WhatsApp, Instagram and Facebook down: users of social media platforms face problems
Dubai: Thousands of users around the world started reporting issues with WhatsApp on Monday evening. The Down Detector site, which records platform failures around the world, has recorded around 35,000 reports of the failure since 7:00 p.m. UAE time.
The site that only tracks outages by pulling together status reports from a range of sources, including user-submitted errors on its platform, showed that there were more than 50,000 incidents of people reporting issues with Facebook and Instagram. Monday at 11:30 p.m., the failure on the three platforms had not been corrected. The platforms informed users on the respective Twitter channels where the issues were being addressed.
Along with these global social media sites, Facebook’s internal systems used by employees have also declined. Service has not yet been restored. The company did not specify the cause of the outage. Websites and applications often experience outages of varying size and duration, but global downtime lasting several hours is rare.
“It’s epic,” Doug Madory, director of internet analytics for Kentik Inc. told AP. The last major internet blackout, which took many of the world’s largest websites offline in June, lasted less than an hour.
Facebook’s only public comment so far was a tweet in which it acknowledged that “some people are having trouble accessing (the) Facebook app” and that it is working to restore access. Regarding internal failures, Instagram chief Adam Mosseri tweeted that it felt like a “snowy day.”
Facebook said in a tweet: “We are aware that some people are having difficulty accessing our apps and products. We are working to get things back to normal as quickly as possible, and we apologize for any inconvenience.”
What could have happened: technical problem or criminal act?
The cause of the failure remains uncertain. Malory said it appears Facebook has removed the “authoritative DNS routes” that allow the rest of the Internet to communicate with its properties. These routes are part of the Internet’s domain name system, a key structure that determines where Internet traffic should go. DNS translates an address like “facebook.com” to an IP address like 220.127.116.110. If Facebook’s DNS records disappeared, applications and web addresses would be unable to locate them.
Jake Williams, chief technical officer of cybersecurity firm BreachQuest, said that while foul play could not be completely ruled out, there was a good chance the outage was “an operational problem” caused by human error.
Madory added that there was no sign that anyone other than Facebook was responsible and ruled out the possibility that another major internet player, such as a telecommunications company, had inadvertently rewritten the major ones. routing tables that affect Facebook. “No one else has announced these routes,” Mador said.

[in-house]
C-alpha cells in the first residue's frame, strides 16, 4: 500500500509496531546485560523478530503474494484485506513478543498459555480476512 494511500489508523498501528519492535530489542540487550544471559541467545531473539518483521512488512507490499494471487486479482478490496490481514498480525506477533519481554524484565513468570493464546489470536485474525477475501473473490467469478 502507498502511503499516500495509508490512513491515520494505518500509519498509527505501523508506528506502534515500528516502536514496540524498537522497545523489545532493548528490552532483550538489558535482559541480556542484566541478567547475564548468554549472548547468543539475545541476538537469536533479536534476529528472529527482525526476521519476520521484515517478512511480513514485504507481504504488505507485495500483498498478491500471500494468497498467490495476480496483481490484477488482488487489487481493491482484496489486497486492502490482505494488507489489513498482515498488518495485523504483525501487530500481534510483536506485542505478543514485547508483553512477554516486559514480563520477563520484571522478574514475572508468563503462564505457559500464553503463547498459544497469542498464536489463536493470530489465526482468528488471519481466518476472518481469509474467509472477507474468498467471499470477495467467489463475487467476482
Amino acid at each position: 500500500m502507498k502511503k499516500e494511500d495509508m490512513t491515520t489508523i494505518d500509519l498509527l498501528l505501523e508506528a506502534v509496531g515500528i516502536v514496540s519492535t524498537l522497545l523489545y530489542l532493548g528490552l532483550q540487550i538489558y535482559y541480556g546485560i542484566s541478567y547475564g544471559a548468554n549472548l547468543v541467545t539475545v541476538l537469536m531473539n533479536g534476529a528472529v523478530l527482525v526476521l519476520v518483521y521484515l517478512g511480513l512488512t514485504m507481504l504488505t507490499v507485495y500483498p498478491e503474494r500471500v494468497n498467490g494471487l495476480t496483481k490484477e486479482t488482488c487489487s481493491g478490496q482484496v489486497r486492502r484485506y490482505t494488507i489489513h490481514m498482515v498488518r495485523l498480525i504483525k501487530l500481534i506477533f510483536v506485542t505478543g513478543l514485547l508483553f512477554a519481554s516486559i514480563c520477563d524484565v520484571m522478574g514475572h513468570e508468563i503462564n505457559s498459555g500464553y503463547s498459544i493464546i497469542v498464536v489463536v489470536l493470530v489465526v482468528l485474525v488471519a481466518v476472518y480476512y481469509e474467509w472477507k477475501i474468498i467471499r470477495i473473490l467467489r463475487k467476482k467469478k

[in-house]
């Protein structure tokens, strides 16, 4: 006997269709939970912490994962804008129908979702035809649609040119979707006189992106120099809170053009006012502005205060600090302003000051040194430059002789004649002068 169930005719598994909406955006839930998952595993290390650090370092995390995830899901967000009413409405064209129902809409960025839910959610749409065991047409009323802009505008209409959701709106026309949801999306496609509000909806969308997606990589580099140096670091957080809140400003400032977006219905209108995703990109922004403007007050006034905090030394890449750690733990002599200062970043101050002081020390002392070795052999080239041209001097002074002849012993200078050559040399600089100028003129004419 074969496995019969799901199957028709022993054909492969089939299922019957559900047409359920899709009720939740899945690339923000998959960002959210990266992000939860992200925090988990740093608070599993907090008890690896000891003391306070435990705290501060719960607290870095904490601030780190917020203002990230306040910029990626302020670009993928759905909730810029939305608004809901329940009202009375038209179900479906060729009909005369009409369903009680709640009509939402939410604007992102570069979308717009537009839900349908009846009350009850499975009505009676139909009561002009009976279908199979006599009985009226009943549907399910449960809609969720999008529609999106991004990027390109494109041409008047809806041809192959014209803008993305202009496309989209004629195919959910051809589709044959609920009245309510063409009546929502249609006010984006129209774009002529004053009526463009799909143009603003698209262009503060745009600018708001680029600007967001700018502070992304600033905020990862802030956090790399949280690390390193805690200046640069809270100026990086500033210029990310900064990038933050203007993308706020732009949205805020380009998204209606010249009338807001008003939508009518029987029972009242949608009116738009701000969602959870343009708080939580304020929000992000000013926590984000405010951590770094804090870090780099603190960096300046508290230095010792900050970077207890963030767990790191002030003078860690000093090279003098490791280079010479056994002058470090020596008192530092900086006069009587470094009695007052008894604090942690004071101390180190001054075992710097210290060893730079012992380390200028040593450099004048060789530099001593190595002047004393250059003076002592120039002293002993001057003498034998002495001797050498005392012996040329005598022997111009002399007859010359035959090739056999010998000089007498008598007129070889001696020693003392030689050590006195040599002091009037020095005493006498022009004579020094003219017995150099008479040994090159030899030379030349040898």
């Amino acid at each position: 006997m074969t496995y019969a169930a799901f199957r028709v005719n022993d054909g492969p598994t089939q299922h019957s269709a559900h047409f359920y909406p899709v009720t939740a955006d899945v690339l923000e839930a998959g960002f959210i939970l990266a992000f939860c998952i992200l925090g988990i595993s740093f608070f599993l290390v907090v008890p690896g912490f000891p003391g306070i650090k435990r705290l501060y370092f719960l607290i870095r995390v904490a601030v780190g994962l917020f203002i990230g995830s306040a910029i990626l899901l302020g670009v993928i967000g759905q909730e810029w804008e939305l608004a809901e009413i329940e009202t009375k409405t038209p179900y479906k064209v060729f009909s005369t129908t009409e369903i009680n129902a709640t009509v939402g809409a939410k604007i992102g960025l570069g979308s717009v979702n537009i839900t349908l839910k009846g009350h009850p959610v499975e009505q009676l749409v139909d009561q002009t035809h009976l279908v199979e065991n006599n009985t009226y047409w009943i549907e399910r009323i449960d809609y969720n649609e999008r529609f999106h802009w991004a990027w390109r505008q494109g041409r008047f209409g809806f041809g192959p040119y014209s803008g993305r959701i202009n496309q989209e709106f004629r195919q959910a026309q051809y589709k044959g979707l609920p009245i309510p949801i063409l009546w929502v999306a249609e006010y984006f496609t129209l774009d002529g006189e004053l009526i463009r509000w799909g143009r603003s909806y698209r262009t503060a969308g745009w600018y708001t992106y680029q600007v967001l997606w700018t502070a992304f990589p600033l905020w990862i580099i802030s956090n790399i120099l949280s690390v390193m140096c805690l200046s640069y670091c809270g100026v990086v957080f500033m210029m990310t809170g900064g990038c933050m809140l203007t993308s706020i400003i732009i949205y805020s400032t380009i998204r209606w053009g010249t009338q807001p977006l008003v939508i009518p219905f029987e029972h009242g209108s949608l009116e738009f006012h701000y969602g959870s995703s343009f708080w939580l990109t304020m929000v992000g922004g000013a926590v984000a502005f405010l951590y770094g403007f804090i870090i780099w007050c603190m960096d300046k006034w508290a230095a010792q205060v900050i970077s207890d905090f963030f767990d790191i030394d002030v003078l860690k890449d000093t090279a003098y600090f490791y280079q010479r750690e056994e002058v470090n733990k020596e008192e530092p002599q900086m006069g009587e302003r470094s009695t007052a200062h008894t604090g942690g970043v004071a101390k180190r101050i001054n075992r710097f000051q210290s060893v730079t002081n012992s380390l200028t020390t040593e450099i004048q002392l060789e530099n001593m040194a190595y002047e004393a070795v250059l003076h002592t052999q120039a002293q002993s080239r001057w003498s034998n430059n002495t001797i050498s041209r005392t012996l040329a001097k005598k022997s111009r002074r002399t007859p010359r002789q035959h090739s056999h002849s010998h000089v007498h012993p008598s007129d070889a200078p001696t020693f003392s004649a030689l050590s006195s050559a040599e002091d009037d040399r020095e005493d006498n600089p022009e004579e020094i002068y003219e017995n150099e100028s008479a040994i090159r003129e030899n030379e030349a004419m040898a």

So, experts concluded that the whole outage could be the result of an internal error, although sabotage by an insider is theoretically possible. Outside hacking was considered less likely. In contrast, a massive denial of service attack that could overwhelm one of the world’s most popular sites would require either coordination between powerful criminal groups or a very innovative technique.
Everyone is on Twitter
When these sites stopped working, memes started flooding the Twitter microblogging site. Twitter rang out from the company’s main Twitter account, posting “Hello literally everyone” as jokes and memes about the Facebook outage flooded the platform. Later, as an unverified screenshot suggesting the facebook.com address was for sale circulated, Twitter CEO Jack Dorsey tweeted, “How much?”
Several users using their Facebook credentials to log into third-party apps like Pokemon Go and Match Masters were also facing issues.
“If your game is not working as usual, please note that there has been a problem with the Facebook login servers and as soon as this is fixed everything will be back to normal,” said the game application from puzzle Match Masters on his Twitter account.
Facebook more in trouble
The outage comes a day after a whistleblower took to U.S. television to reveal his identity after leaking a trove of documents to authorities alleging the company knew its products fueled hatred and harmed children’s mental health.
Frances Haugen, a 37-year-old data scientist from Iowa, worked for companies like Google and Pinterest – but said in an interview with the CBS news show “60 Minutes” that Facebook was “considerably worse Than anything she had seen before. Haugen said in the interview broadcast on Sunday that “Facebook’s own research indicates that as these young women start consuming this – this eating disorder content, they become more and more depressed. . And that actually encourages them to use the app more. “
Haugen has also anonymously filed complaints with federal law enforcement, alleging that Facebook’s own research shows how it amplifies hate and misinformation, leads to increased polarization, and that Instagram, in particular, can be harmful to health. mental adolescent.
The Journal’s articles, titled “The Facebook Files,” paint a portrait of a business focused on growth and its own interests rather than the public good. Facebook has tried to downplay the search. Nick Clegg, the company’s vice president of policy and public affairs, wrote to Facebook employees on Friday in a note that “Social media has had a big impact on society in recent years, and Facebook is often a place where much of this debate takes place. “